You are right in that we live in an exciting and infuriating time and have the responsibility to “examine, question, and – hopefully – dismantle the prejudices that our culture continues to perpetuate.” We may have inherited a world of inequality and injustice but we shouldn’t be let off the hook that easily.

      Perhaps the challenge our generation faces is reconciling our “rebellious desire to party” with fighting systematic inequality and injustice. I’d argue that our generation desires to do both in which case we have to grapple with the statement you made that “[Miley is] not the voice of our generation, and she SHOULD be the voice that our generation takes a stand AGAINST.”

      Maybe Miley is the hero we’ve deserved, but not the one we need. In that, you and I may WISH she sang about social justice or white privilege, but instead she sings about something surprisingly meaningful to our generation. How do we deal with that? Rejection? Given her popularity, we are clearly not heading down that road.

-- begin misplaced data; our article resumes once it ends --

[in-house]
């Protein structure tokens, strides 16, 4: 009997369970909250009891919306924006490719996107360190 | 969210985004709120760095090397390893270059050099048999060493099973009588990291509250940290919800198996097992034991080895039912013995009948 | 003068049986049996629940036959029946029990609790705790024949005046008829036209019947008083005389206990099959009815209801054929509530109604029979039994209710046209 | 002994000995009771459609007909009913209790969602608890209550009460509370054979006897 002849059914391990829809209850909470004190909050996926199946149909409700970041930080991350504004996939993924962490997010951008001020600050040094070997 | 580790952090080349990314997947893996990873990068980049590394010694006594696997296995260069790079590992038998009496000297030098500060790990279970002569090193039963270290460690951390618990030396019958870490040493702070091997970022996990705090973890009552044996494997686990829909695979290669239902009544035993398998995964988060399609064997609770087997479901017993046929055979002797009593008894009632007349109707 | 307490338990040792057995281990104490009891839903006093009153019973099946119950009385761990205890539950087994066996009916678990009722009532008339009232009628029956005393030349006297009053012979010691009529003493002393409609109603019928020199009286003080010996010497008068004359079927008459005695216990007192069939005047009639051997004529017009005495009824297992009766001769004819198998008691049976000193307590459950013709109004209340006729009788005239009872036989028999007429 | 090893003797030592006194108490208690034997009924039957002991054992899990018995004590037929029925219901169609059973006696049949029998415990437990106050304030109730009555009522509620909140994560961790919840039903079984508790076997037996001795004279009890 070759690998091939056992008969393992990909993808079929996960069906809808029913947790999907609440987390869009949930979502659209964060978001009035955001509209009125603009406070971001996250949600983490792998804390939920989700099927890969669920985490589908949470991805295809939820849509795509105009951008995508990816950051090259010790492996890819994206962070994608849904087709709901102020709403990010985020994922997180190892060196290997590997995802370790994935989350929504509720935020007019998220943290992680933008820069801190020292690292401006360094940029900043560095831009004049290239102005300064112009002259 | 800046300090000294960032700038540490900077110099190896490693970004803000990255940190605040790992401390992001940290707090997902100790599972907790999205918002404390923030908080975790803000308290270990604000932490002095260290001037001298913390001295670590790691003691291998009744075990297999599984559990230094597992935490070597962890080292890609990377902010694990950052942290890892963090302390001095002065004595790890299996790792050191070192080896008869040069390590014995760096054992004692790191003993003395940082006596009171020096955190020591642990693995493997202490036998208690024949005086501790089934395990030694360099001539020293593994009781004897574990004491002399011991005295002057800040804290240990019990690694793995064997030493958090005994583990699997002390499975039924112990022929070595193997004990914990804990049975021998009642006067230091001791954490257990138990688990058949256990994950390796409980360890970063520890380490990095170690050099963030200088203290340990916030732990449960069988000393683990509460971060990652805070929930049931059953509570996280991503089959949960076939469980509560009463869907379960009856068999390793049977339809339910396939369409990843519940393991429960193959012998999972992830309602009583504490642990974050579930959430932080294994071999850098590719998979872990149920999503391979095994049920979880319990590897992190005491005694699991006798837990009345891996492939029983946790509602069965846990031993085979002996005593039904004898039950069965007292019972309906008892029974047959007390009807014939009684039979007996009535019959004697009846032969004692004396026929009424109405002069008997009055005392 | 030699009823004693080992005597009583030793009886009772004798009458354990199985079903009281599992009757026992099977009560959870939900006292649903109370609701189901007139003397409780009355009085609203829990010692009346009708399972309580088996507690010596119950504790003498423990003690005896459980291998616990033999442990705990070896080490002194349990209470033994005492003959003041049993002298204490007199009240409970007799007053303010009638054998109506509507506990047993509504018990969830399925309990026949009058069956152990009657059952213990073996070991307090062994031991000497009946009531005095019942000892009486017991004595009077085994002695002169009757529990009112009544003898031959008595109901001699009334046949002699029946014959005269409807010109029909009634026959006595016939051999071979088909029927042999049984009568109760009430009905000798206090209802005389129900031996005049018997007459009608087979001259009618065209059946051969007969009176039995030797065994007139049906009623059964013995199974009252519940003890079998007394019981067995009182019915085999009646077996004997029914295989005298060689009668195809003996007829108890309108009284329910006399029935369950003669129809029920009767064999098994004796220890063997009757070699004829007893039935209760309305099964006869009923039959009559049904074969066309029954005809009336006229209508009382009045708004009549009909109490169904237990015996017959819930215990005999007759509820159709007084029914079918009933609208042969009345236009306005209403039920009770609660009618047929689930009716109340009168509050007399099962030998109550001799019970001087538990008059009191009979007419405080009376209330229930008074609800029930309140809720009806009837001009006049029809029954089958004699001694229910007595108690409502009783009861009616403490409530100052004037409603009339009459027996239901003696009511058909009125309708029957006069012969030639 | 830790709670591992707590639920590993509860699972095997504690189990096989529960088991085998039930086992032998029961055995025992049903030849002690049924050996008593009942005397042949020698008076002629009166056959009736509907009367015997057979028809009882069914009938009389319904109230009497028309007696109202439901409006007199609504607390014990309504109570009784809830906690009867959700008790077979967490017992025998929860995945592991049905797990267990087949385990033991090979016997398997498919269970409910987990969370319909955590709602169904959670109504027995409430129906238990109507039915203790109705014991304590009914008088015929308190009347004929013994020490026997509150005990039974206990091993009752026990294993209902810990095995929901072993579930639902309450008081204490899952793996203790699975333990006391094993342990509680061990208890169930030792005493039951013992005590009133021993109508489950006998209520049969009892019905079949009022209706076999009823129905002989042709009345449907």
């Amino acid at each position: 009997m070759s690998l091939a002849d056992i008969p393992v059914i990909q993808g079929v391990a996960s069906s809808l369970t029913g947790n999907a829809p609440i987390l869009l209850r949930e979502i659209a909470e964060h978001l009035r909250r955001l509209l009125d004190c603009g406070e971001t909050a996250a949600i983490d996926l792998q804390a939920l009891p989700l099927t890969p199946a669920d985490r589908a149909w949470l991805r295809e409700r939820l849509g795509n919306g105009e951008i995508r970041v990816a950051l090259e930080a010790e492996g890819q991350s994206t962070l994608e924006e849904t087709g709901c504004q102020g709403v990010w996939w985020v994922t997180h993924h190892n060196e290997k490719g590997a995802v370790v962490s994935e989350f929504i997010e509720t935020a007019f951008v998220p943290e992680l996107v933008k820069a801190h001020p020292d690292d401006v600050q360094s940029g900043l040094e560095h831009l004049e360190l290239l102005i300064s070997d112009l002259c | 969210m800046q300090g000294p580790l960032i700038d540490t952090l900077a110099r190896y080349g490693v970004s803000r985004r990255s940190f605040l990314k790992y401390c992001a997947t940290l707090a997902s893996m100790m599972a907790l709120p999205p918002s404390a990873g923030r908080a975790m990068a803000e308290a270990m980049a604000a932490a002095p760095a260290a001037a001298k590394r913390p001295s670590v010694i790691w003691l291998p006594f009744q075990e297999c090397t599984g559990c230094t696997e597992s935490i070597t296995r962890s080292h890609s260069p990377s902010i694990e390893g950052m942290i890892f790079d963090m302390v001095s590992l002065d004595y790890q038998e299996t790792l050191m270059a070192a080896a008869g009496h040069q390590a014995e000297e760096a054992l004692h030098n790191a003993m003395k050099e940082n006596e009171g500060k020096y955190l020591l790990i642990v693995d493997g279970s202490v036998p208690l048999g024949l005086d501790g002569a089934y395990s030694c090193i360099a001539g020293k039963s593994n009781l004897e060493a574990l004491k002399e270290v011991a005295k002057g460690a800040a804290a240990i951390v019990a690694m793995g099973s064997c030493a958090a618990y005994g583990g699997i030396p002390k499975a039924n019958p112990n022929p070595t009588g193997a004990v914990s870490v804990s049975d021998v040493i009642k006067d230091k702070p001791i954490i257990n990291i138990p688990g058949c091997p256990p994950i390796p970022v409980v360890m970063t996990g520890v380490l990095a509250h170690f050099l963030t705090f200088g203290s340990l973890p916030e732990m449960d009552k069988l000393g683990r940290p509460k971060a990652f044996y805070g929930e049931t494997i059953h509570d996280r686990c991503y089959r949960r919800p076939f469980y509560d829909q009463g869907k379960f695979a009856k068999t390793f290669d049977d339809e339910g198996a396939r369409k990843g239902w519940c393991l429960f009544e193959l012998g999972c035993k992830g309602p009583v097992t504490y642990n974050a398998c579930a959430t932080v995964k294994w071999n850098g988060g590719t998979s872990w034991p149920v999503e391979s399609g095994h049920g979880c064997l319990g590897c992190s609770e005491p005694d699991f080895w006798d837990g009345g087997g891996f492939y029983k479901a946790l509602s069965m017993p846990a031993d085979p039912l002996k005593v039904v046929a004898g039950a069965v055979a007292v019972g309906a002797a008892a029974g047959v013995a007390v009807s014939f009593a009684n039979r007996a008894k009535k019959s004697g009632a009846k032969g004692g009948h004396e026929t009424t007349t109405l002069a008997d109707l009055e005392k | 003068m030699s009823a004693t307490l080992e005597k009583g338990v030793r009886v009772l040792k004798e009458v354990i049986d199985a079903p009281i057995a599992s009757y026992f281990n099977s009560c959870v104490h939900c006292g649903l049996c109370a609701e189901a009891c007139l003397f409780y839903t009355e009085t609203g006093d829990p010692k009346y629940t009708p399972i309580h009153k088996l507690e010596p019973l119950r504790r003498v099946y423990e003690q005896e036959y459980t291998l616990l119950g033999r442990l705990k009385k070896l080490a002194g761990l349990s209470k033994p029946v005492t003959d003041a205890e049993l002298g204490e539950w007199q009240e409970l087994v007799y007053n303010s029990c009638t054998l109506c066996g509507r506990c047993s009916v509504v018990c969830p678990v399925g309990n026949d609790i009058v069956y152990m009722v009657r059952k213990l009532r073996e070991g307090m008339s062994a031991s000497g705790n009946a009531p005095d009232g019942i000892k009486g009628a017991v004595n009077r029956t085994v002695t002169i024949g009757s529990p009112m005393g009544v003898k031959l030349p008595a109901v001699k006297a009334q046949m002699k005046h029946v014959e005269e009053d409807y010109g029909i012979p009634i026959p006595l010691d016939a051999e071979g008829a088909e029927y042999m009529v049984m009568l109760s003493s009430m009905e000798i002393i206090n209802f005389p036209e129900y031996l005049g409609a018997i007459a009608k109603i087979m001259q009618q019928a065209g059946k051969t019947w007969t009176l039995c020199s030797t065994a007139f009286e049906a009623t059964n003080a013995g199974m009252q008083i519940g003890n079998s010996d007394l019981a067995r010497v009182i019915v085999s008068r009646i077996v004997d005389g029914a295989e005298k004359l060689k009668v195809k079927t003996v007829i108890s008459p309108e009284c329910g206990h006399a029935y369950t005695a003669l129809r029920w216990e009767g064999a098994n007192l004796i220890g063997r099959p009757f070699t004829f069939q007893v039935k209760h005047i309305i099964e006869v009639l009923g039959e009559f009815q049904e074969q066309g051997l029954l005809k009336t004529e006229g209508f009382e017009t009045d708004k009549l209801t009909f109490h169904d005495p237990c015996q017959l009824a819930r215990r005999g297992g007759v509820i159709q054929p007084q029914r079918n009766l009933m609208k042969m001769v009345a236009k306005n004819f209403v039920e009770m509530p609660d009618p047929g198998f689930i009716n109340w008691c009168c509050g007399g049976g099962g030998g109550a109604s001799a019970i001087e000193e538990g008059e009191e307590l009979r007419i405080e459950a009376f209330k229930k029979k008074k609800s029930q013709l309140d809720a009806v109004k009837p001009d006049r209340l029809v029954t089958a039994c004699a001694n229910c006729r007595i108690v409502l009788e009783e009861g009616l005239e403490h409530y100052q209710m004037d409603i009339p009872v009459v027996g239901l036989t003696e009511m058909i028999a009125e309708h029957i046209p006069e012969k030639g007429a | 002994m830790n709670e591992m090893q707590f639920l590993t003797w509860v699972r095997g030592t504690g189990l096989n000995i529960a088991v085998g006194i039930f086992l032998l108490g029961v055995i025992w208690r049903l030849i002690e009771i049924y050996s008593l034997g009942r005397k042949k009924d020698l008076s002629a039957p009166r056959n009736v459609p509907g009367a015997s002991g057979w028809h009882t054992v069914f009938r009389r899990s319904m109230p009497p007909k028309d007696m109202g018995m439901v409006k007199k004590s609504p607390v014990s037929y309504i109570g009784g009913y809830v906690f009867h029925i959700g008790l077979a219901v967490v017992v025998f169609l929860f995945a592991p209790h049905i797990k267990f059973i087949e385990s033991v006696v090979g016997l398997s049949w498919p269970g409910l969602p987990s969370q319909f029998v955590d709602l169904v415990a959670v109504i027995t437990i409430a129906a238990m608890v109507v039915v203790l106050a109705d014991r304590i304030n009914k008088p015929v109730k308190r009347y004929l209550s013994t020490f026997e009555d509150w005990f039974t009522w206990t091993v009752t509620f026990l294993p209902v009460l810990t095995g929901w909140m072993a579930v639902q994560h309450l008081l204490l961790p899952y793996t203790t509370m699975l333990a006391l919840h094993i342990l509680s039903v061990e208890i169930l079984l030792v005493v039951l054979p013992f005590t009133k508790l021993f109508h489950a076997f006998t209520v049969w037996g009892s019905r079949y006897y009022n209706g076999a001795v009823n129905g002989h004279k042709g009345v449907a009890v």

We SHOULD be looking up to role models such as Junot Diaz or Malala or Jennifer Lawrence because they do have something useful to say and represent. But we still have voices like Miley Cyrus that represent us, whether we like it or not. And we seem to like it.

      • anonymous says:

        widespread popularity doesn’t mean something should immediately be celebrated. is chris brown also the voice of out generation?

        also, in including jennifer laurence in that last paragraph, it’s clear you’ve a priori missed my point entirely. i weep for our generation.

        • anonymous says:

          He didn’t immediately celebrate it. But in failing to understand or rather accept Miley Cyrus is A (I agree with you, I don’t appreciate the ‘THE’ label) voice of this generation, in what way are you holding yourself to a higher standard? You may not like it, but I don’t see how you can so intensely ignore this seemingly clear – albeit arguably embarrassing – truth…millions of youth have made their opinions pretty obvious. Whether it’s right or wrong is moot here. Should that be the case? maybe not (I definitely don’t think so), but that’s a different argument altogether.